Scenes from February

  {Ascending a Mayan temple at sunset in Coba, Mexico}

With all the traveling that I’ve done this past month, February just flew by! And now I’m about to go to India tomorrow! As a recap, here are some photos from the last few weeks.

{At the Kusama exhibition in D.C.}

{Hiking to the Hollywood sign}

{Tulum, Mexico}

{After brunching in New York}

{Coba, Mexico}

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February 15, 2017

Packing list: Mexico

Soon I’ll be leaving for Tulum, Mexico! I can’t tell you how excited I am to 1.) go to Mexico (for the first time!), and 2.) escape the gloomy skies and slushy snow situation that is currently New York.

Below are what I’ll be bringing with me!

 

 

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January 23, 2017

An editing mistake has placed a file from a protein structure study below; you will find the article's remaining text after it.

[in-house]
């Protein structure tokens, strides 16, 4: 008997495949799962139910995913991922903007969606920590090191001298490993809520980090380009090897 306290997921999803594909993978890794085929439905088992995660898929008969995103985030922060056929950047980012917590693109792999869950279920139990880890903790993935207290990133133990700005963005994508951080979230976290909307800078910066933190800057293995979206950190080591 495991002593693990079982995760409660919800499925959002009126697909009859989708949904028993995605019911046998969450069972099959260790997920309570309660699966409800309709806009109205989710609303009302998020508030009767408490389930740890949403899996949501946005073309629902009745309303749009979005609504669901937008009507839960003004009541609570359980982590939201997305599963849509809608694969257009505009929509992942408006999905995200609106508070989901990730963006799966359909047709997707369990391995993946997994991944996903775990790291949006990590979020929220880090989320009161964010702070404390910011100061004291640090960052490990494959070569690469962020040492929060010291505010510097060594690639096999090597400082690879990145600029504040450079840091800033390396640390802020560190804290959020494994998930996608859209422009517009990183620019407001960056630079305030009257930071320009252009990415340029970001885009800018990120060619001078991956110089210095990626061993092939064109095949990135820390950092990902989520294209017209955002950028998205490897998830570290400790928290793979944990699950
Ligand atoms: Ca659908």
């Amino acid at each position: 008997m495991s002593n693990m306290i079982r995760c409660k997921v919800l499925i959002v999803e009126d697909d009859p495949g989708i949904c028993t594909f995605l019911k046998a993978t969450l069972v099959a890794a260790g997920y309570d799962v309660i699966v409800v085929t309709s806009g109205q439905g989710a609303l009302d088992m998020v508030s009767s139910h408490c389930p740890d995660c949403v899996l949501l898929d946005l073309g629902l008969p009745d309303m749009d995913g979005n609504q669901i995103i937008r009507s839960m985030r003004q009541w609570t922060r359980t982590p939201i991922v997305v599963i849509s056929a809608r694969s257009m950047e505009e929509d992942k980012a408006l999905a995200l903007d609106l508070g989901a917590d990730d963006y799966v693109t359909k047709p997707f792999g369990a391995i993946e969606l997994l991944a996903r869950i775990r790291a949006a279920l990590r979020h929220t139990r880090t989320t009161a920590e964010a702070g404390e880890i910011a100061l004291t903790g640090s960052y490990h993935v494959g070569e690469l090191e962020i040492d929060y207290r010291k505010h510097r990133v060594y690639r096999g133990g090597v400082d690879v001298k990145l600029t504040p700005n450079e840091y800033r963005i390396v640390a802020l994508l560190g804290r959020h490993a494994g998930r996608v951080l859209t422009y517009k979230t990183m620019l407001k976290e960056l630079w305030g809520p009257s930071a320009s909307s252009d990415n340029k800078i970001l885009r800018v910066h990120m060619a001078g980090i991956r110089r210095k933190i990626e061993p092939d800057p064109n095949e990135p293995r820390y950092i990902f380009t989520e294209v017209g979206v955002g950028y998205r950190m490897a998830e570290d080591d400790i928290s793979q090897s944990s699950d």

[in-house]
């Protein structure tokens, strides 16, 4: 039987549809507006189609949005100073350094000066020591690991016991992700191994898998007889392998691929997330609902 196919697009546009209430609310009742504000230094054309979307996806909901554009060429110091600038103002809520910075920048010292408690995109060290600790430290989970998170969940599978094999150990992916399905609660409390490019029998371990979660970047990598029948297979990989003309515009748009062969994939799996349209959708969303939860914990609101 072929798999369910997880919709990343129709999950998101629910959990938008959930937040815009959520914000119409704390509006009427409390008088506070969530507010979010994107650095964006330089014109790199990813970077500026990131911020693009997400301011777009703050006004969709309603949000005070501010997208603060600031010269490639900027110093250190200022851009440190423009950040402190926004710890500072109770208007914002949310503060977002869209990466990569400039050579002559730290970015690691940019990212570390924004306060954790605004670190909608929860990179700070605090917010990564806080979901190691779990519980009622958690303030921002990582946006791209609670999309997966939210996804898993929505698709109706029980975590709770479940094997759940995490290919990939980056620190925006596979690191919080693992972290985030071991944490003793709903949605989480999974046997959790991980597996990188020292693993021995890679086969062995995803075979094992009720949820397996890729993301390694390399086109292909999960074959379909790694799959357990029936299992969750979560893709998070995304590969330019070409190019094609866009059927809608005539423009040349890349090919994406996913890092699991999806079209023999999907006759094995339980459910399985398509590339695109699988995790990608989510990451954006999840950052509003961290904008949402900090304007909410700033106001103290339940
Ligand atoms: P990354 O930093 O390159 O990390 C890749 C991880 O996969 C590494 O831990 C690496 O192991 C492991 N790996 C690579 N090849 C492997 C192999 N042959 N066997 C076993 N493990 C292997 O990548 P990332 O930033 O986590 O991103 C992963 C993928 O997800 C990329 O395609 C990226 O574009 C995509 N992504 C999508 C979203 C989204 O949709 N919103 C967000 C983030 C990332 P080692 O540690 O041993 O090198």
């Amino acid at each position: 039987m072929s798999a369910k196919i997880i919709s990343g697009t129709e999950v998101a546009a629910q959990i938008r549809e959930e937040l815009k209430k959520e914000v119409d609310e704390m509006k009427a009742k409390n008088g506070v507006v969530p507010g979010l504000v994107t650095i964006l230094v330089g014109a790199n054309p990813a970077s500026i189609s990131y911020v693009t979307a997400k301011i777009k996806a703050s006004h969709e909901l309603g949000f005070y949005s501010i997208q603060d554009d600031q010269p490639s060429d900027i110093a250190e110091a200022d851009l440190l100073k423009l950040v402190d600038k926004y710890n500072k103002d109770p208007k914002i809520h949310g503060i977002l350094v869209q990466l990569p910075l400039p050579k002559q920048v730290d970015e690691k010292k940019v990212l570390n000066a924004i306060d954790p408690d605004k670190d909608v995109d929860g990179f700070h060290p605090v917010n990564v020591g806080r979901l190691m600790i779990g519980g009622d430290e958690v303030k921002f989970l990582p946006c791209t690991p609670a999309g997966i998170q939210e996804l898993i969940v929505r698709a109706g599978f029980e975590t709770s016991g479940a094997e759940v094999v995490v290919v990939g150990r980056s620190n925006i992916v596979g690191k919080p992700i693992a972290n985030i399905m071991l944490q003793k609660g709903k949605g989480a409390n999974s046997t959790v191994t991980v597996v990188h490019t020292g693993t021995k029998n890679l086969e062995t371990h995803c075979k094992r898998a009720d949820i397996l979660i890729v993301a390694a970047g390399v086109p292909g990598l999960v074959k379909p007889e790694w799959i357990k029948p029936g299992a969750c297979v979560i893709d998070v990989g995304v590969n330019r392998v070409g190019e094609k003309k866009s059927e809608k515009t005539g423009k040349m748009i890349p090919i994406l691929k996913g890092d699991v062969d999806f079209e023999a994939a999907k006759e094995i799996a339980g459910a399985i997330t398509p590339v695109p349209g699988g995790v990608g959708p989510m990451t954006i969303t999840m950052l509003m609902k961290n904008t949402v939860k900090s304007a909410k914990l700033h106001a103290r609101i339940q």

Scenes from my last two weeks

{At the New Museum’s ‘Pixel Forest’}

So far 2017 has gone off to a very busy start! At the museum we’re preparing for the second rotation of “Infinite Blue,” and lately I’ve been doing a lot of writing in general. Some highlights include one of my best birthdays to date, hearing Madonna and Marilyn Minter’s discussion on feminism at my workplace, and re-connecting with long-distance friends for the first time this year.

{What I wish all my Sunday afternoons were like}

{Madonna and Marilyn Minter’s discussion on the eve of the presidential inauguration}

{Always up for a pastrami reuben at Katz’s}

{Found my new favourite restaurant in Chinatown}

{Just the birthday I wanted this year}

{late night pizza and beer after a long week}

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December 30, 2016

colour study: marine colours x vermillion